Seasonal affective disorder plagues students

By Melissa Silverberg

With all the papers and tests to deal with in the days before Thanksgiving break, students may not have noticed an important absence in their daily lives – the sun.

Between the end of Daylight Savings Time and days of overcast weather, the dreary outlook may be affecting students’ moods.

“It’s not so much the weather. It’s just that it gets dark so fast,” said Rachel Beckett, senior in LAS. “You feel like your day is over and you feel less energetic.”

Although many students could be feeling down about the change in seasons, some may be suffering from a more serious disorder this winter, seasonal affective disorder.

Seasonal affective disorder, clinically known as a seasonal pattern form of major depression disorder, most commonly occurs during winter months, said University psychology professor Gregory Miller.

Winter depression has many of the typical signs of regular depression, but to be diagnosed as a seasonal pattern someone must exhibit feelings of sadness for long periods of time – for example, feeling depressed for two weeks at a time during consecutive winter seasons.

Some other symptoms of seasonal affective disorder, and depression in general, can include losing or gaining weight, low self-esteem or a depressed mood almost every day for at least two weeks.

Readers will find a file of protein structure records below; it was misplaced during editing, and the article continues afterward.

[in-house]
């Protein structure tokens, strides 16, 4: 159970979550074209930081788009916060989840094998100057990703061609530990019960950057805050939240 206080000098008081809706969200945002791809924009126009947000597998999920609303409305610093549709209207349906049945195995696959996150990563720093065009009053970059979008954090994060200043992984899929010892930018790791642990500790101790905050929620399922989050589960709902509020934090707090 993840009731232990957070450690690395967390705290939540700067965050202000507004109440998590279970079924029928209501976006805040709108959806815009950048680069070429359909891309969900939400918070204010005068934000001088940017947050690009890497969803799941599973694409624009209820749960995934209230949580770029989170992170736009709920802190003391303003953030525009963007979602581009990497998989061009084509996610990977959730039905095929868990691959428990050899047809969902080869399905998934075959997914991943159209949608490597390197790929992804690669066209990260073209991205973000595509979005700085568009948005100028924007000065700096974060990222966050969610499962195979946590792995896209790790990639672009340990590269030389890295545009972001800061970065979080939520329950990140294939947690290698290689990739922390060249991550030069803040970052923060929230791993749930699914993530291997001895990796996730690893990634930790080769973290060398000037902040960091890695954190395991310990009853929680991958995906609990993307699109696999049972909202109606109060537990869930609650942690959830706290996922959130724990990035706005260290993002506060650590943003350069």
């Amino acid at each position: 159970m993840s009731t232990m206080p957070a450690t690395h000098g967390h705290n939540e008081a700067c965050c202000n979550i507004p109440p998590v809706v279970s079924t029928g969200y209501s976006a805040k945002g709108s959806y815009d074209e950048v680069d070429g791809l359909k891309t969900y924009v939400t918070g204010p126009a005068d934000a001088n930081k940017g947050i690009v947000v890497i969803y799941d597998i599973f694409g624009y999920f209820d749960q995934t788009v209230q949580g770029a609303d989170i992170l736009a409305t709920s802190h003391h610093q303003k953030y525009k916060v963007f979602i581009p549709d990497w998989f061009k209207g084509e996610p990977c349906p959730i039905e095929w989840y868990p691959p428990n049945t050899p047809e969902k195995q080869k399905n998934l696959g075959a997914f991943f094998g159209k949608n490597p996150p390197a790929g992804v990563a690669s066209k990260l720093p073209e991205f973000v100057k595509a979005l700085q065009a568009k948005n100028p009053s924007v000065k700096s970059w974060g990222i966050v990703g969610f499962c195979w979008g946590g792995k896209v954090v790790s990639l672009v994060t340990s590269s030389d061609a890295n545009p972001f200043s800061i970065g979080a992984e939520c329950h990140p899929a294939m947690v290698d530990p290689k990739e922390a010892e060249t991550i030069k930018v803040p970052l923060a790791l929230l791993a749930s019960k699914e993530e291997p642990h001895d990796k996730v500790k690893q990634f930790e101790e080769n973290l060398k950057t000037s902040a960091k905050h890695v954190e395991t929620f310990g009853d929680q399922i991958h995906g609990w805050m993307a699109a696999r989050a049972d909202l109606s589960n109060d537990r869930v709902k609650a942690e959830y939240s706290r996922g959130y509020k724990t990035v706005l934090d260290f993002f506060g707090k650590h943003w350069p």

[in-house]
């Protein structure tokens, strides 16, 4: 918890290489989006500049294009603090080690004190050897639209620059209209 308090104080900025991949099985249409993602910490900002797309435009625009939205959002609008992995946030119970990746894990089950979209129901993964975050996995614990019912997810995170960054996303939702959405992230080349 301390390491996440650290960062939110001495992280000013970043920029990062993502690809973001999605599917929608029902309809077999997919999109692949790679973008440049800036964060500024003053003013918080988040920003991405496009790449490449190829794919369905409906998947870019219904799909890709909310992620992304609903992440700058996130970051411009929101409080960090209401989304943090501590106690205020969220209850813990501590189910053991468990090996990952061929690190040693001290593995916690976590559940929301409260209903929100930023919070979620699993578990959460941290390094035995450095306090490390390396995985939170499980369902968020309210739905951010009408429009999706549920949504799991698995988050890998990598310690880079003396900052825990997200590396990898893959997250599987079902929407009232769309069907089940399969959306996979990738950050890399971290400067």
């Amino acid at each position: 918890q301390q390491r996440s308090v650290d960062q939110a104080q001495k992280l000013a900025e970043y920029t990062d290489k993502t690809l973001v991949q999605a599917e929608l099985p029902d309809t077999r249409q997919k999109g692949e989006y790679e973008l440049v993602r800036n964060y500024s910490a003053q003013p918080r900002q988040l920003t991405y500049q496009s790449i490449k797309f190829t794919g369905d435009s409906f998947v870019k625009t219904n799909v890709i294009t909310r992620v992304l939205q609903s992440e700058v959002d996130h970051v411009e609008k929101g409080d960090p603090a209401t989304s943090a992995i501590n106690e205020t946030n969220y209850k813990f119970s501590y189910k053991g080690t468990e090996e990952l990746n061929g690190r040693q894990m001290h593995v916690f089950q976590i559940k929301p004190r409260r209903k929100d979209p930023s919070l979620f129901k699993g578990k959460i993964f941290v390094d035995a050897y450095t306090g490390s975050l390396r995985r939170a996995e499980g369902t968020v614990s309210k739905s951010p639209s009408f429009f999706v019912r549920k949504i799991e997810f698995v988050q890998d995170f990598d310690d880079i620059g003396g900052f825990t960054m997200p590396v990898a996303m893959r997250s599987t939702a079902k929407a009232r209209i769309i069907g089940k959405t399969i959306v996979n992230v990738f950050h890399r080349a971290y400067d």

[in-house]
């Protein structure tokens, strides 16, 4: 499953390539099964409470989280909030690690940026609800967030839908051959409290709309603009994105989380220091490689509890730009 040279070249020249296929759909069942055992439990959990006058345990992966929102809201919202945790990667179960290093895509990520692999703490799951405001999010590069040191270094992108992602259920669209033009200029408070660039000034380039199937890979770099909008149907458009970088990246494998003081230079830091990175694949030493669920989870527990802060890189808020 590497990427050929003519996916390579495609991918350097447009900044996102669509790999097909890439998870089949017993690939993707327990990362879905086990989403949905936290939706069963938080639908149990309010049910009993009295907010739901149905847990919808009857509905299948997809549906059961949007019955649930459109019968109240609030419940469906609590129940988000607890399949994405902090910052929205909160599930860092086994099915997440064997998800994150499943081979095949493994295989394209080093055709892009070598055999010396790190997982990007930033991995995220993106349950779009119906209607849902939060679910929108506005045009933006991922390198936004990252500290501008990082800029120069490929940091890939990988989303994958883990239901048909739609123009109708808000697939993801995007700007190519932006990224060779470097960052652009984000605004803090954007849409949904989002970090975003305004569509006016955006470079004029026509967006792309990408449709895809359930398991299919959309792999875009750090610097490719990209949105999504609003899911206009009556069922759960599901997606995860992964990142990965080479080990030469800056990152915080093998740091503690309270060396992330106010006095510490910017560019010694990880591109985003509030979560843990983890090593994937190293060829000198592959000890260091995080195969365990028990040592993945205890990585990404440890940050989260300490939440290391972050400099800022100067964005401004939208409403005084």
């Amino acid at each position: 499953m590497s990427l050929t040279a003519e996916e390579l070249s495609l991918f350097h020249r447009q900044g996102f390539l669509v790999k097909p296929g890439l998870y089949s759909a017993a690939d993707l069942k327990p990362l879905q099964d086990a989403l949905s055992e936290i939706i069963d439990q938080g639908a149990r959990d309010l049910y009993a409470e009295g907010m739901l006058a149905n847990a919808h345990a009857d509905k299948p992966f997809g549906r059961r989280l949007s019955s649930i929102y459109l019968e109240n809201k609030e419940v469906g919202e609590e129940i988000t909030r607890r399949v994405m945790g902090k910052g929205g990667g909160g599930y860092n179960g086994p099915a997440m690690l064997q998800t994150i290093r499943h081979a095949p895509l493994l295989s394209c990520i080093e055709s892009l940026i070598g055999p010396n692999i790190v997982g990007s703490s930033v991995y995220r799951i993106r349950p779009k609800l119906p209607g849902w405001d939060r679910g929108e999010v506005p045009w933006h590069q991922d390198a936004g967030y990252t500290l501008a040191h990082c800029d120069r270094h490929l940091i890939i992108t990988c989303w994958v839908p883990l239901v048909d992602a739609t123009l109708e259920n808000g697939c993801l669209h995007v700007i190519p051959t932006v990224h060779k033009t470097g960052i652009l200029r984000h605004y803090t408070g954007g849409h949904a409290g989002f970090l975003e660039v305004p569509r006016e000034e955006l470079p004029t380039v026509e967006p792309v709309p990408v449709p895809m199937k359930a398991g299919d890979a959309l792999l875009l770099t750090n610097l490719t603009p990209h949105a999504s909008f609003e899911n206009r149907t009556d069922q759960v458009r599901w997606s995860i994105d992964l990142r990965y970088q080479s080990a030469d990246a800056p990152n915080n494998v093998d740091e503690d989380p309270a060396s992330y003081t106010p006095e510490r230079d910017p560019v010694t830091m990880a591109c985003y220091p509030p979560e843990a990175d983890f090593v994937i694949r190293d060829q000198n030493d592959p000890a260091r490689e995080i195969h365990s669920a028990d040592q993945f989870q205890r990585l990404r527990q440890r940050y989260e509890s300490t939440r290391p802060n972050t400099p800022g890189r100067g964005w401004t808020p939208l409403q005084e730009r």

There is speculation that since daylight is a time keeper for people’s biology, fewer hours of sunshine may throw off that biology.

However, Miller said psychologists do not yet know how the change in biology causes depression during winter months, or why.

There are various psychotherapy and drug therapy treatments, which Miller said can be helpful but not in all instances.

“It’s not like fixing a flat tire,” Miller said. “You can’t be sure it’s going to work or how fast it’s going to work.”

Miller said students should be skeptical of the myth that going tanning will relieve them of their winter blues. Although there has been research that exposure to bright lights can be help ease seasonal affective disorder, tanning lights do not give off the correct frequencies of light and are dangerous in their own right.

The University’s Counseling Center does not have a lighting room, another common treatment for seasonal affective disorder, but they do see students with concerns about depression or other mental health issues, said Deidre Weathersby, clinical counselor and outreach services coordinator.

Weathersby added that the center does not track the number of students coming in by month or weather, but that it has seen an increase in students overall.

“People are recognizing mental health symptoms more and there are more students here,” Weathersby said. “Students are also coming in already aware of mental health concerns they’ve had in the past.”

If students believe they are experiencing prolonged feelings of sadness or depression, MIller said it is important to let someone know and get help if needed.